Late in Robert’s reign, Stannis Baratheon approached Lord Arryn with a serious problem: he believed that Robert’s children were not his own issue, and that Cersei Lannister had cuckolded the king and fathered the children with her twin brother, Ser Jaime Lannister. This act violated nearly every social more of Westeros to an almost comical degree. Incest was abomination in the eyes of the Seven, Jaime Lannister was forbidden to father children in his position in the Kingsguard, the laws of blood inheritance invalidated the three children, and the list continues. From the context of a primogeniture-based model of government succession, this amounted to a silent coup. Lord Arryn knew that such matters had to be investigated, and needed to be done quickly, as Robert would be in danger as soon as Joffrey reached the age of majority.

In the absence of genetic testing, Jon needed strong evidence to ensure that he was believed. Such an accusation was a grave one, that would result in Jaime, Cersei, and all three children put to death, and almost certainly would mean open war with House Lannister. In order to find this evidence, Jon studied the breeding patterns of dogs, as well as gathering personal evidence by directly observing Robert’s numerous bastards, whom Jon had taken to looking after financially. It was understood that certain traits were inherited in a medieval society, but the notion of dominant and recessive genetics was not a concept in that particular time period, so Jon took his time to establish as much evidence as possible.

While many readers state that Joffrey, Myrcella, and Tommen all having blond hair is clear evidence, the Starks provide the perfect counter-argument. Eddard Stark fathered five children with Catelyn Tully, and of those five, four resembled their mother, with only Arya resembling her father. And so, Jon and Stannis were forced to observe many of Robert’s royal bastards, including Gendry Waters, Edric Storm, and Mya Stone. In all of these baseborn children, the Baratheon look was always dominant. Not content with merely a dozen children, Jon took to studying history books, observing matters when House Baratheon wed other houses, noting that all of the children of these unions were ‘dark of hair.’ With both history and direct observation on his side, Lord Arryn knew that the claim was genuine, and he needed to act. This would continue Jon Arryn’s political pattern, ignoring the past and focusing on the realities of the situation.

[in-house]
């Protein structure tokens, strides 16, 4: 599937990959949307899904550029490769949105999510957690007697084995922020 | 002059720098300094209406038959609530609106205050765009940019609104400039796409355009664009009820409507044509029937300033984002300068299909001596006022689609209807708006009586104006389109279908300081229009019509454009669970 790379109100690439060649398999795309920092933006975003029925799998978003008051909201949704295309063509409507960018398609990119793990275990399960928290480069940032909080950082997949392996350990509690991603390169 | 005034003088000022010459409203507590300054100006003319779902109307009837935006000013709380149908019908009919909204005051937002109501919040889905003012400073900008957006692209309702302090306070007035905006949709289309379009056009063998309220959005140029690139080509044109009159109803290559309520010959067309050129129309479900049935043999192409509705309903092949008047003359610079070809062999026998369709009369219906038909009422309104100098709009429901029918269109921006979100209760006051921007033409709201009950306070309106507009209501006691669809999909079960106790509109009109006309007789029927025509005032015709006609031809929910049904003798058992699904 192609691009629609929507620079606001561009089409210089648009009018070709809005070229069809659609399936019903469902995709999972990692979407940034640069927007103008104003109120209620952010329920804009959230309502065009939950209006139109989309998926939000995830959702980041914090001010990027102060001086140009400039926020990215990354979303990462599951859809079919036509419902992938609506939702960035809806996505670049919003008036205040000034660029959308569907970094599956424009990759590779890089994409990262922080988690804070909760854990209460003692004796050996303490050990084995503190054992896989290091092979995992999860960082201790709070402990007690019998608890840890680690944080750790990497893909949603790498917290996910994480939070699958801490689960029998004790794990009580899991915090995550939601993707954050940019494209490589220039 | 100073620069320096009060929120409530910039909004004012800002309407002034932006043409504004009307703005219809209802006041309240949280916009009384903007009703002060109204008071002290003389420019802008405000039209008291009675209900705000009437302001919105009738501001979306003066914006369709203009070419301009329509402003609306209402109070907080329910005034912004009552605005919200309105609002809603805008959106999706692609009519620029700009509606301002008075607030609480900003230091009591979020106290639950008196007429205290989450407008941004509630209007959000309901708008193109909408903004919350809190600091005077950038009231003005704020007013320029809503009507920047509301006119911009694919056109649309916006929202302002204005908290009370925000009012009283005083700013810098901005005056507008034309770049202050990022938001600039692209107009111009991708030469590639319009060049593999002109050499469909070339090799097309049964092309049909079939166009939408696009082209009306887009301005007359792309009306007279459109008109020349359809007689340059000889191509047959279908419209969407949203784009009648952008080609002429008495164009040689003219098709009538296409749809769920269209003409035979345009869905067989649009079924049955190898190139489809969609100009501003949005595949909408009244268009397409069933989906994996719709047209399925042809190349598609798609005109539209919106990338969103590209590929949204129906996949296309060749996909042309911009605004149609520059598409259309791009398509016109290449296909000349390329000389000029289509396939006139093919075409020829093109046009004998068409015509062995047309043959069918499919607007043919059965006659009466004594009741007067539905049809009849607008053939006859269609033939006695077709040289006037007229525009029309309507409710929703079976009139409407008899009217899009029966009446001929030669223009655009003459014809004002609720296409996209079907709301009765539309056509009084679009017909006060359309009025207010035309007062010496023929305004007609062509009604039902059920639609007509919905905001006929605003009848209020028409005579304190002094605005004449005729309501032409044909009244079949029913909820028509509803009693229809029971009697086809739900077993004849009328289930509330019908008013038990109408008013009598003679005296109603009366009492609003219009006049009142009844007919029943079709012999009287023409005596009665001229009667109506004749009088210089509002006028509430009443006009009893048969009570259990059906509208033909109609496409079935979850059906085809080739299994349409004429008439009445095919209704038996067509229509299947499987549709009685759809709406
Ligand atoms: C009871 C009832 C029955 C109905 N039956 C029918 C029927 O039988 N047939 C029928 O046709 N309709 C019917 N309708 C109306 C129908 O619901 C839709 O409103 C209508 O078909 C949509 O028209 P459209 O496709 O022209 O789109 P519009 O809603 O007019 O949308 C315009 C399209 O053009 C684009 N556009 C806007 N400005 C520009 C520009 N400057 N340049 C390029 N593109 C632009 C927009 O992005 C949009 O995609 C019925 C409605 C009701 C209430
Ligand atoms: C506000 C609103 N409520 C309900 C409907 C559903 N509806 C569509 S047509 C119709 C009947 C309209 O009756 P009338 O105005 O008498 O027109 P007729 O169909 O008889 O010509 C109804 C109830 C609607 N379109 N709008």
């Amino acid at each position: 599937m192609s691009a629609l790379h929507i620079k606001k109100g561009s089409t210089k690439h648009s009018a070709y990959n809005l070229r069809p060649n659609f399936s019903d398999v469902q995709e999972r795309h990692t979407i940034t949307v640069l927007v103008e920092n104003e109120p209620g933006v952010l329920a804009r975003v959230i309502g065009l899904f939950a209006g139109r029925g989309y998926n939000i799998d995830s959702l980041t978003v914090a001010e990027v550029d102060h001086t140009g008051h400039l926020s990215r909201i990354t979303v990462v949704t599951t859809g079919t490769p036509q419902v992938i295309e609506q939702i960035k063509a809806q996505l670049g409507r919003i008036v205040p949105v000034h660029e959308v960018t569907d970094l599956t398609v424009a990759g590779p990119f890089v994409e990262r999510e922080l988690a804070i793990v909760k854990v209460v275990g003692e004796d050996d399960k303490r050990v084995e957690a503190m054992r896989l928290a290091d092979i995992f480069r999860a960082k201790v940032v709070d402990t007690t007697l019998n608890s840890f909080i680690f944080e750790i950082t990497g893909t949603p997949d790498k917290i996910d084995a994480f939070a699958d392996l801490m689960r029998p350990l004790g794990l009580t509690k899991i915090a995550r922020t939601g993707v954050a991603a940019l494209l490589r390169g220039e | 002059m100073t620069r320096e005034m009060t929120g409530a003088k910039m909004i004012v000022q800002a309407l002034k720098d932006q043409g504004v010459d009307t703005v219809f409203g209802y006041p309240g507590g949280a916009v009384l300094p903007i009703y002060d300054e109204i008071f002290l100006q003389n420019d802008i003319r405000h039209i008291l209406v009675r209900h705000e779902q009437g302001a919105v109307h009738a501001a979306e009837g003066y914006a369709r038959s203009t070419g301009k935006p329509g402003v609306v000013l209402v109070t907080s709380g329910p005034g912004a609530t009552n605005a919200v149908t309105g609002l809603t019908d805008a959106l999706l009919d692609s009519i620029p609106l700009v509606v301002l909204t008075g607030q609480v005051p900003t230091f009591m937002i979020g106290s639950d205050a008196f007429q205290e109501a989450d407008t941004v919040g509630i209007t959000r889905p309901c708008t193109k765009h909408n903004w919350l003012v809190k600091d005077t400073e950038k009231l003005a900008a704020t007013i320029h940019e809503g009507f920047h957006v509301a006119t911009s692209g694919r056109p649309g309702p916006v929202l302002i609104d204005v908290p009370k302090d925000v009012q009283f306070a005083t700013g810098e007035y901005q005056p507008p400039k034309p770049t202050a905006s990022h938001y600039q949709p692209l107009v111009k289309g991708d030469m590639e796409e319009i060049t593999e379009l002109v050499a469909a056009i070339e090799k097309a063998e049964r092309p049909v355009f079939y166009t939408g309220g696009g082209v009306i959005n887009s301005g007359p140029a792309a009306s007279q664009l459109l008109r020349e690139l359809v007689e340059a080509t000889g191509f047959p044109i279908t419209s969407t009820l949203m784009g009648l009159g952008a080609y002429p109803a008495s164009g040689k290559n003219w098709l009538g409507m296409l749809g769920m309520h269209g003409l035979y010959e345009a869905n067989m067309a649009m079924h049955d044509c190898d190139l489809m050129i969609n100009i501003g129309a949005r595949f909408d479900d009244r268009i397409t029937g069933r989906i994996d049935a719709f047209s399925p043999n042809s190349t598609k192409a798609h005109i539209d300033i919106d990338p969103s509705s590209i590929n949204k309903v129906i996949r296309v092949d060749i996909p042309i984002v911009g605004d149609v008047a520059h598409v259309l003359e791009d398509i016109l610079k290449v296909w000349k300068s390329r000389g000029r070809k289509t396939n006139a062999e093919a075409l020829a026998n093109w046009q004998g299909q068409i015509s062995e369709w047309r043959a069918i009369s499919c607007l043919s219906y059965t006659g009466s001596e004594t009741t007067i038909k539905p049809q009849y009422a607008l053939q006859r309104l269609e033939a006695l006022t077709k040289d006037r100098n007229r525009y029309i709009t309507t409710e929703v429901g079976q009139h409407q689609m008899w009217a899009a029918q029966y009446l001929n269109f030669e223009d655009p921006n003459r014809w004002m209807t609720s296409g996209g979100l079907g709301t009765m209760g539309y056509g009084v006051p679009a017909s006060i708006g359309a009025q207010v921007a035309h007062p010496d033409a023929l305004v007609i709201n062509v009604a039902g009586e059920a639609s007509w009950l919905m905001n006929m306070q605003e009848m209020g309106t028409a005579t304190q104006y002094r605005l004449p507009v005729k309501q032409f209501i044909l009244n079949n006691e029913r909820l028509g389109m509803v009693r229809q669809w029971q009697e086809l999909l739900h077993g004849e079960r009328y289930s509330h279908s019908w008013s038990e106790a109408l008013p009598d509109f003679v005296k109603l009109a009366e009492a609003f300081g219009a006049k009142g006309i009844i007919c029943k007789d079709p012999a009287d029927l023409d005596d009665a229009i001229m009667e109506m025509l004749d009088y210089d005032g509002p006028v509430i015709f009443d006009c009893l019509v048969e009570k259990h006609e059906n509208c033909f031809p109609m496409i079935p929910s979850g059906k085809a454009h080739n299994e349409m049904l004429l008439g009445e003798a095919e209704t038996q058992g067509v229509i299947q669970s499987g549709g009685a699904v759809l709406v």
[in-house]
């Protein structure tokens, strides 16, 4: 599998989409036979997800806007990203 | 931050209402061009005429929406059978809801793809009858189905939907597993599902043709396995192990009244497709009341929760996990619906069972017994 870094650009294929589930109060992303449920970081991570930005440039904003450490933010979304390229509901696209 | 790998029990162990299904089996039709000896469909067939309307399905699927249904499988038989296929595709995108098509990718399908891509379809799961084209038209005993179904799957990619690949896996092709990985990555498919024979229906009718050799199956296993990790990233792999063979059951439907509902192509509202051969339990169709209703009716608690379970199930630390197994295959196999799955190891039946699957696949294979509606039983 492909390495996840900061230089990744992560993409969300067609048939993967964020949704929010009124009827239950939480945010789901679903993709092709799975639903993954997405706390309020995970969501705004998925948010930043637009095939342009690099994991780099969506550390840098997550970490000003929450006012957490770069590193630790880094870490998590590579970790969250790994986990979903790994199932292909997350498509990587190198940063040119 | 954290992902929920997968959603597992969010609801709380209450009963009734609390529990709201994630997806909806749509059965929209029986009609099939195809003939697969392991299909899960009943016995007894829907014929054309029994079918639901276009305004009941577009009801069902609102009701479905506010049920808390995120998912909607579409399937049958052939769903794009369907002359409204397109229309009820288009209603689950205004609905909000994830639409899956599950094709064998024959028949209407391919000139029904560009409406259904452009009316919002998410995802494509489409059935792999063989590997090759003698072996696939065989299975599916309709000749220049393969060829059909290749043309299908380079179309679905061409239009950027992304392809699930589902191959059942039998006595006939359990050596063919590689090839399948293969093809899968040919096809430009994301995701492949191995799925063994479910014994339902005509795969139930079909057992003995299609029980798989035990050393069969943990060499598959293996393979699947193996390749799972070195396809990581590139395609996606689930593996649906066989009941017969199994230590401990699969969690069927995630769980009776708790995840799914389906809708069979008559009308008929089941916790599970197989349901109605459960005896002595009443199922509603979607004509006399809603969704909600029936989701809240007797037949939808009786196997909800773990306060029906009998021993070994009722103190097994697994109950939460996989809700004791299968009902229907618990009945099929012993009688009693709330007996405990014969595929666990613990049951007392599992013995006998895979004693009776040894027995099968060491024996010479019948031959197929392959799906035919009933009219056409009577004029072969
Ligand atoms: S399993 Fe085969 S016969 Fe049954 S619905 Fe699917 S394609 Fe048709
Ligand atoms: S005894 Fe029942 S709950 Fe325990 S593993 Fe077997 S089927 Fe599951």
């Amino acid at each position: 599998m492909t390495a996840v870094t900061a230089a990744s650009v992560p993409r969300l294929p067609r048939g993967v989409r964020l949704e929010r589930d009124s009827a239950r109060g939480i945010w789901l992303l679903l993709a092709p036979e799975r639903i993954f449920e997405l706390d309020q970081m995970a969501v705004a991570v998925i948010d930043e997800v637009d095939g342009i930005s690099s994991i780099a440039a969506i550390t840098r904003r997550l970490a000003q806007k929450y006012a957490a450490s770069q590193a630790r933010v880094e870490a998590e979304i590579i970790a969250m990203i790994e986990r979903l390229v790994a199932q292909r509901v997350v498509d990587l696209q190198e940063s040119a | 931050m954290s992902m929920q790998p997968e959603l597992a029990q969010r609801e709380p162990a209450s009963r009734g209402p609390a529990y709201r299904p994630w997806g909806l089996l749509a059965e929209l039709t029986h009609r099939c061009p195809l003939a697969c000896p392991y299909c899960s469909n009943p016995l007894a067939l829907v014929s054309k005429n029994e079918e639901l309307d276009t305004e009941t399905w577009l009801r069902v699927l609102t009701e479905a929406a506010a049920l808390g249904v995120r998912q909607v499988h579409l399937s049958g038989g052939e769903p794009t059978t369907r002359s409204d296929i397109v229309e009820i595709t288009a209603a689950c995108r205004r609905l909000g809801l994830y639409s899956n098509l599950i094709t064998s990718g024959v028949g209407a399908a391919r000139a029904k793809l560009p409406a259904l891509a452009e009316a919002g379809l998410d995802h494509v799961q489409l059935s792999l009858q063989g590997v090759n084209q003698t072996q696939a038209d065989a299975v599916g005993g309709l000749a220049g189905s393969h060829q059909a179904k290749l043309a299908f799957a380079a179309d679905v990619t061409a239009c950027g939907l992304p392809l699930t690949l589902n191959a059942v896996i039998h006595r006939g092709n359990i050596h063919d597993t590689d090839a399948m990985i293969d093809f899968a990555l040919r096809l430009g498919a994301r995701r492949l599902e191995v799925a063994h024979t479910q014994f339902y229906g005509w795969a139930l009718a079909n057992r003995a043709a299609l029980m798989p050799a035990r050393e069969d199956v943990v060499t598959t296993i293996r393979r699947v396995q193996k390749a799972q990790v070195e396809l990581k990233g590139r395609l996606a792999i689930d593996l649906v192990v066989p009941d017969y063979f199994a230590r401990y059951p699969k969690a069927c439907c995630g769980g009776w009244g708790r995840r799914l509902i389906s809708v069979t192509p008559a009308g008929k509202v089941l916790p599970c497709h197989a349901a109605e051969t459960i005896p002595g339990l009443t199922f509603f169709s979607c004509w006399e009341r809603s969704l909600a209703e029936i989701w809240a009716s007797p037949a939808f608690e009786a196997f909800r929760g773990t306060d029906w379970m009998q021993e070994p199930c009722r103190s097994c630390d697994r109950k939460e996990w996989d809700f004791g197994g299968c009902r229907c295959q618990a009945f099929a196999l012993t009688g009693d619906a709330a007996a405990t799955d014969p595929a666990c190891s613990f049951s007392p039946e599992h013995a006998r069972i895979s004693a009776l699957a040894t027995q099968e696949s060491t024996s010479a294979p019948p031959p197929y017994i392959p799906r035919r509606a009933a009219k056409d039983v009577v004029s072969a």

O Where, O Where, Will Sweetrobin Go?

“She has taken the boy back to the Eyrie. Against my wishes. I had hoped to foster him with Tywin Lannister at Casterly Rock. Jon had no brothers, no other sons. Was I supposed to leave him to be raised by women?” (A Game of Thrones, Eddard I)